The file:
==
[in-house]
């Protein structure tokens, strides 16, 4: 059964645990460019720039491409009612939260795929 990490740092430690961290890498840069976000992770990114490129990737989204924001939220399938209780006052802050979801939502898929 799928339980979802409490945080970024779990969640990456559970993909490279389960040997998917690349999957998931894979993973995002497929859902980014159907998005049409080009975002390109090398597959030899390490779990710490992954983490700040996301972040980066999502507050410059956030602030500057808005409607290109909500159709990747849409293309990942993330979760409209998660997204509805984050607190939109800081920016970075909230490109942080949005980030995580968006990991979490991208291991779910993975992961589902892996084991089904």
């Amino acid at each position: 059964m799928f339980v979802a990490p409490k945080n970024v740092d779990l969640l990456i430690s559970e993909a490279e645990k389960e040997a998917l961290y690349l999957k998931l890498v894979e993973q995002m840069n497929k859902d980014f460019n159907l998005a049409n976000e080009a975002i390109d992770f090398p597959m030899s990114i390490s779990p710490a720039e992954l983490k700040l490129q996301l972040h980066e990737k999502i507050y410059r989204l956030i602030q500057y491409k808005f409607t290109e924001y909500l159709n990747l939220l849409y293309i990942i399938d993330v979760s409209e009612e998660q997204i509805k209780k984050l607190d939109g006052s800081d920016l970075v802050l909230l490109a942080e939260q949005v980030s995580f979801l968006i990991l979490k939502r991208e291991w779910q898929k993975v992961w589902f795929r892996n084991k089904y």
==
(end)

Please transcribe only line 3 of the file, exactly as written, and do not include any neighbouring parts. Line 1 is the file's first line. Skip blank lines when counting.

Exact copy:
């Amino acid at each position: 059964m799928f339980v979802a990490p409490k945080n970024v740092d779990l969640l990456i430690s559970e993909a490279e645990k389960e040997a998917l961290y690349l999957k998931l890498v894979e993973q995002m840069n497929k859902d980014f460019n159907l998005a049409n976000e080009a975002i390109d992770f090398p597959m030899s990114i390490s779990p710490a720039e992954l983490k700040l490129q996301l972040h980066e990737k999502i507050y410059r989204l956030i602030q500057y491409k808005f409607t290109e924001y909500l159709n990747l939220l849409y293309i990942i399938d993330v979760s409209e009612e998660q997204i509805k209780k984050l607190d939109g006052s800081d920016l970075v802050l909230l490109a942080e939260q949005v980030s995580f979801l968006i990991l979490k939502r991208e291991w779910q898929k993975v992961w589902f795929r892996n084991k089904y």